A Dark Day

The following is essentially the same content as appeared in my message to members last night but today, of all days, I cannot think that there is anything additional to say

Today represents a dark day in the history of the Probation Service. The fragmentation of a public institution that, over the course of 106 years, has helped to turn lives around and safeguarded local communities in a way that your predecessors originally intended and would have been proud of.

I hope that you will feel able to join in the planned lunchtime leafleting demonstrations alongside Unison members to tell the public just what this all means

The cynical destruction of evidence based practice on the high altar of privatisation by Justice Secretary Chris Grayling is symptomatic of the values of a Conservative Party that thinks it knows the price of everything but in truth has no idea about the value of anything. It has also been aided and abetted by a Libdem Party that has now seemingly lost all sense of direction and moral fibre.

Down but not out

Since the announcement in May 2013 of the so called Transforming Rehabilitation (TR) agenda, your Union has led the way in the fight to defend your jobs and profession. Over the course of the last 12 months Napo members have taken two sets of strike action, worked to contracted hours, interacted with the local communities in which they live and work and have helped us massively in our efforts to engage the wider media and to try and change the minds of politicians and opinion formers within and beyond the Criminal Justice System.

I appreciate that there are Napo members who have questioned whether we should have done more. In an open and transparent organisation like ours that’s understandable and we should rightly be accountable to those whom you elect to undertake that role. It’s always difficult to strike a balance in ensuring that all members feel represented. Over the next few months it’s more important than ever that we present ourselves as the inclusive union that we are, where all members stand together in solidarity. The government rhetoric about the great divide that they have created in probation will not divide us.

No, we were not able to prevent the staff split, but let’s not forget that Grayling wanted this implemented last autumn. No, the industrial action and massive sacrifices made by so many of you has not caused the collapse of TR – and it was never claimed that it would do so; but it has helped to keep this reckless social experiment in the public eye and has helped Napo to negotiate and secure important safeguards to protect your terms and conditions whether you find yourself in the NPS or a CRC. And forget the myth being peddled by some outsiders that Napo cannot represent our members in the CRC’s. We will be there for you now and in the future that I can promise you.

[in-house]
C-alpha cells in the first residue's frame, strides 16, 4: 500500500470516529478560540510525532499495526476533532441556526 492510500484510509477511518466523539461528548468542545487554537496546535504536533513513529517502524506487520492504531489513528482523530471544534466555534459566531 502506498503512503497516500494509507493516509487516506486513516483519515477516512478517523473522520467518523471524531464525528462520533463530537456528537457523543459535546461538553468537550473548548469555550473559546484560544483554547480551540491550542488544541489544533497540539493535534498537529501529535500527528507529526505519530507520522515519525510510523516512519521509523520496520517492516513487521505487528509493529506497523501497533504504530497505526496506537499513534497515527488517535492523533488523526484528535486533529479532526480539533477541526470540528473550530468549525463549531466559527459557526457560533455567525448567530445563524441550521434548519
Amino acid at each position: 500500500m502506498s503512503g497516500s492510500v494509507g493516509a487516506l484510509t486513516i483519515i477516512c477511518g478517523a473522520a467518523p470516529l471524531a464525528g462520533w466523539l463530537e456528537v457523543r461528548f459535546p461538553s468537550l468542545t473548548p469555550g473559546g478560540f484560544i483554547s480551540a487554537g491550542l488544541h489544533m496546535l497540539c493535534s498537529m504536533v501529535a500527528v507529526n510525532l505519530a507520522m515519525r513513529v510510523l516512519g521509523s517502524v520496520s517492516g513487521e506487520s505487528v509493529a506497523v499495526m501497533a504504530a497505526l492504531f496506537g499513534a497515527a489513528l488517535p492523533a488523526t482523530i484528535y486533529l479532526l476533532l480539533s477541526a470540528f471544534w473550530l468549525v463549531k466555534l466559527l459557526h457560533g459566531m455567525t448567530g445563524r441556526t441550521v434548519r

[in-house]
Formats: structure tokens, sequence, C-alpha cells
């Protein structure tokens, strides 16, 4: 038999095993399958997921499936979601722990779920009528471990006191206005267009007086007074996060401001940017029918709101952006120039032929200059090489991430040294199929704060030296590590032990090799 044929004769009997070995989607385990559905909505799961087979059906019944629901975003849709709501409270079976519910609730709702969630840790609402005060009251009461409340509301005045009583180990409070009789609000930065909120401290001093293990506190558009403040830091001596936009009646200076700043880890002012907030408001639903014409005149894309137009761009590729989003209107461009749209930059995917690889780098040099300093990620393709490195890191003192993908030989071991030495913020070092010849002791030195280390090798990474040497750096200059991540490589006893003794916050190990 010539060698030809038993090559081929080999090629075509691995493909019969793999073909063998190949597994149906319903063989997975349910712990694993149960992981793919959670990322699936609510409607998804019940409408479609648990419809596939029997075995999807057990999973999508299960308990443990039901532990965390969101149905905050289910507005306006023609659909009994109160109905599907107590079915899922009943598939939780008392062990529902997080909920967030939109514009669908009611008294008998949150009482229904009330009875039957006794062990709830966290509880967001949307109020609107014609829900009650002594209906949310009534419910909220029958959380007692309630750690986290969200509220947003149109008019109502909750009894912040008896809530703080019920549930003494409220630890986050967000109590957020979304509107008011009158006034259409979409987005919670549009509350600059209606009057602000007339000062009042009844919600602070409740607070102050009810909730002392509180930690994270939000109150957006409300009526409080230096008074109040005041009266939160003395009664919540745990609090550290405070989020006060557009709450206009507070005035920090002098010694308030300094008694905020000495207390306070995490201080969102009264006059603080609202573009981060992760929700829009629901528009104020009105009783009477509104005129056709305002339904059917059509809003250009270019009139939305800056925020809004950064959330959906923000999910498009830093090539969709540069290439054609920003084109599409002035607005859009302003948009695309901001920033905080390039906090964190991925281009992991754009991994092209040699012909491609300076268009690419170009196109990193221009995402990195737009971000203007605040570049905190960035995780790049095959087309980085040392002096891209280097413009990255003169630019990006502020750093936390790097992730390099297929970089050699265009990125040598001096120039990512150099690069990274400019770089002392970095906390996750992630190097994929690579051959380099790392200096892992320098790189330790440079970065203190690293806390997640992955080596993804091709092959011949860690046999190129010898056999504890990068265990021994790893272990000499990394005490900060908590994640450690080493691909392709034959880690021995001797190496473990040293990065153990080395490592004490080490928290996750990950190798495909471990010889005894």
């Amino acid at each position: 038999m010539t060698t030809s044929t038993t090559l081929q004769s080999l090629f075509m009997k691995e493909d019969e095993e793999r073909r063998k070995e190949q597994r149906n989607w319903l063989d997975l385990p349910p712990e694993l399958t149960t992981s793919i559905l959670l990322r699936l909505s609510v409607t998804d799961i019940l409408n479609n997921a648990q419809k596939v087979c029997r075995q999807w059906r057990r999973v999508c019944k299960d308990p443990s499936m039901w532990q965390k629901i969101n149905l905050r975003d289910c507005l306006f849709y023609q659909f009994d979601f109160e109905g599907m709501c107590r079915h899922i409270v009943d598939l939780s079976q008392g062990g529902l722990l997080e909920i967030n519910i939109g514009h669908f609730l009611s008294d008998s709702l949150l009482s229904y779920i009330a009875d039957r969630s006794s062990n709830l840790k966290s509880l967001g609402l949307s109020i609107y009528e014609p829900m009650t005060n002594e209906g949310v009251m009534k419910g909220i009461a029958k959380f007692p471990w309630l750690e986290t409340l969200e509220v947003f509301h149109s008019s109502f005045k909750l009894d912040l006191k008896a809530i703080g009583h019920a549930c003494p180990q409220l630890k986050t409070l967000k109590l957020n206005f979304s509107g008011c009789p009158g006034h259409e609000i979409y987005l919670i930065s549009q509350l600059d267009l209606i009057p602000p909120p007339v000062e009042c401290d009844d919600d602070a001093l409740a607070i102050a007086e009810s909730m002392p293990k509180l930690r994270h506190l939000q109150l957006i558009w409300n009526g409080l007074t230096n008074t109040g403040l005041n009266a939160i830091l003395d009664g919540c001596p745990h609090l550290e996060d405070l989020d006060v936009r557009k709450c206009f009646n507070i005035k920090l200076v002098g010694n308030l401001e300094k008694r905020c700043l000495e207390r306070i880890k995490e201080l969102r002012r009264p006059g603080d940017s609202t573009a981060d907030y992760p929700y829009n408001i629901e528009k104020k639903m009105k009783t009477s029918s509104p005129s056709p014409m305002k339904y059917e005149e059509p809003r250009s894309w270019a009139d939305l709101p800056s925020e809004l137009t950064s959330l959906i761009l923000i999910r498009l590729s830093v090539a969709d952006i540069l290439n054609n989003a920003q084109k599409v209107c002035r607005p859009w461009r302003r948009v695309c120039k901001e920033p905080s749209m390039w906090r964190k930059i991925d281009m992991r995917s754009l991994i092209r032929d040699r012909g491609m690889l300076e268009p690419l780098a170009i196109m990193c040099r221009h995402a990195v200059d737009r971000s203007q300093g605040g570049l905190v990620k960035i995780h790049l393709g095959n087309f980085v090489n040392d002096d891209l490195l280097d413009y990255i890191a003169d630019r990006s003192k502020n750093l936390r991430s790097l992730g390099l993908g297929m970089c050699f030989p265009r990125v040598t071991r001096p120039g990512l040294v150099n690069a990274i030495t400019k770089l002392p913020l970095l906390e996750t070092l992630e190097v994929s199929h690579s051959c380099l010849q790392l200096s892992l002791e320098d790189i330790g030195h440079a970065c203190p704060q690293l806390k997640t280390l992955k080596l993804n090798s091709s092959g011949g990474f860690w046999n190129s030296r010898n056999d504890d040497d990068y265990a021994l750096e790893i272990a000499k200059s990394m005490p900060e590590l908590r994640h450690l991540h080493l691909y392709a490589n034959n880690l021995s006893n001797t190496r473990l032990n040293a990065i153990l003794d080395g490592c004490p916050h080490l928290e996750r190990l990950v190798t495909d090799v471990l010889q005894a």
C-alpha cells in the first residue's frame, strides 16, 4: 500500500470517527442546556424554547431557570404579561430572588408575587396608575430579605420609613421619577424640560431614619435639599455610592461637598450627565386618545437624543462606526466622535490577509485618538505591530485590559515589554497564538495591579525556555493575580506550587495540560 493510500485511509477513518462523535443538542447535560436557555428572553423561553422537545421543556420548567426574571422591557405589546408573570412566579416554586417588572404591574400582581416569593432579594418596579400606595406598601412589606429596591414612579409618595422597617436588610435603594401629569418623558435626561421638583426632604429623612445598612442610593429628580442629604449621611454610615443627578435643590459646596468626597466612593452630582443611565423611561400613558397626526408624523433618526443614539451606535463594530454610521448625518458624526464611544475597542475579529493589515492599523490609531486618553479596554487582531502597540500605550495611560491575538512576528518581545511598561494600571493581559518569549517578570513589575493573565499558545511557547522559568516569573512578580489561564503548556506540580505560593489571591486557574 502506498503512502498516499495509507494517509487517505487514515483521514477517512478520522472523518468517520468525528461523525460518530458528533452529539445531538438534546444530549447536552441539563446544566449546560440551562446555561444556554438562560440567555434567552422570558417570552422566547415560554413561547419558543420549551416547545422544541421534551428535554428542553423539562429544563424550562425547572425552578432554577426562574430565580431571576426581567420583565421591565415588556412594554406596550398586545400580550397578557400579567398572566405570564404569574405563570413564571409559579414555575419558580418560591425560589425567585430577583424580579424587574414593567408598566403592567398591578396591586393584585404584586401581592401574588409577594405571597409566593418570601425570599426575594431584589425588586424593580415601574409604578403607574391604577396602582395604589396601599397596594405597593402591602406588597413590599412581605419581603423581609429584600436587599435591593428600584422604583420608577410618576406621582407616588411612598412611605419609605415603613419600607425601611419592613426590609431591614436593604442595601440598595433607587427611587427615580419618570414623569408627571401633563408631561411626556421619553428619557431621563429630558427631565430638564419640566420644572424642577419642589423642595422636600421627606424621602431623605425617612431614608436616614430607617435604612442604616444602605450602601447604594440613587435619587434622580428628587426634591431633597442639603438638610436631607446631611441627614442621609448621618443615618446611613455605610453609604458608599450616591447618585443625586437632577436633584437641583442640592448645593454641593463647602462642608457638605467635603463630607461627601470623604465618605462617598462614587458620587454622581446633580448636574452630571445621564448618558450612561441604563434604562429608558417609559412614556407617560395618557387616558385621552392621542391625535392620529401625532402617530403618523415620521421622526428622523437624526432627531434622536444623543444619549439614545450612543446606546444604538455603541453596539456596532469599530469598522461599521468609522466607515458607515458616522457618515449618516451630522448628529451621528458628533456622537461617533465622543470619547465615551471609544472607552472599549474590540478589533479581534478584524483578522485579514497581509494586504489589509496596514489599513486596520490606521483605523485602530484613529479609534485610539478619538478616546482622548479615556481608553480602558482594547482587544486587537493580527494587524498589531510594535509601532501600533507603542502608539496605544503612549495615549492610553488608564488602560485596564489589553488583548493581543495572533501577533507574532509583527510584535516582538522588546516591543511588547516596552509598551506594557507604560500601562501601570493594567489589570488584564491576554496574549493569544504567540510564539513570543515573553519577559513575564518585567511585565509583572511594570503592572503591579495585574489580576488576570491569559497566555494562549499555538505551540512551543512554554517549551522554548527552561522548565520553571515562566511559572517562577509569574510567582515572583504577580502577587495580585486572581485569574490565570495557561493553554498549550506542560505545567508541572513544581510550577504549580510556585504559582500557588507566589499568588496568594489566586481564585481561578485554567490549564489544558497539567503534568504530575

Nevertheless, TR has been (and is) a dreadful and demoralising experience for our members and it is entirely understandable that some of you feel like venting your anger. Napo stands for positive trade union and professional values, and that’s why Napo will continue to defend them. .

We will continue to issue guidance to you to try and help whenever we can as evidenced by the Branch Circular we issued yesterady about working across the NPS/CRC divide.

The way ahead

The ‘train crash’ that you are seeing unfold before you is every bit as bad (and as we can see from the Campaign Inbox) even worse than Napo predicted. That’s why the National Executive Committee at its last meeting gave its unanimous backing for our robust and updated Campaign plan that comprises five key areas of strategic activity:

  • Legal (Where the NEC has given its authority to keep the door open for the possibility of a new route for a judicial review. I will let you know more when I can)
  • Parliamentary (As we increase our contacts with MP’s as a result of the excellent Napo Parliamentary Bulletins that we are issuing weekly).
  • Media (Where we are seeking to exploit all possibilities in what is a tremendously competitive environment in terms of opportunities to get our message across and our weekly campaign bulletins to let you know what has been going on)
  • Industrial (As we consider the next steps and a renewed and very real prospect of a combined Napo/Unison/GMB national dispute on which I am currently engaged in talks about with our sister unions)
  • Negotiations (Where we continue to challenge the corrupt share sale process and expose the real Omni shambles of TR to prospective bidders.)

Progress will, as always, be reported to the NEC and the wider membership through regular mail outs and we will be as open as we can about what we have done and what we have tried to do.

Compared to this time last year, Napo is much better equipped to step up our campaign as we approach the next two critical phases ahead of us, namely the period from 1st June to the intended CRC share sale (if or when that happens), and beyond that the run up to next year’s General Election.

Finally, it’s worth remembering that Napo has never had to face such a challenge at any time in our illustrious history; so there is no ‘kite mark’ to measure ourselves against, and no magic formula to simply make this tremendous threat to our future just simply disappear.

Whatever else happens over the next 12 months, we will all need to pull together, to recognise the different skills that all of us will bring to the struggle ahead and continue to work collectively just as we have done in all the years that Napo has existed. We will do so with courage and resolve in the face of a Coalition Government that has totally lost whatever remained of its moral compass, and those who want to buy your jobs and destroy your terms and conditions. 

Napo members have proven that they have what it takes, and that’s why this fight will continue. 


Blog type: 
General Secretary's Blog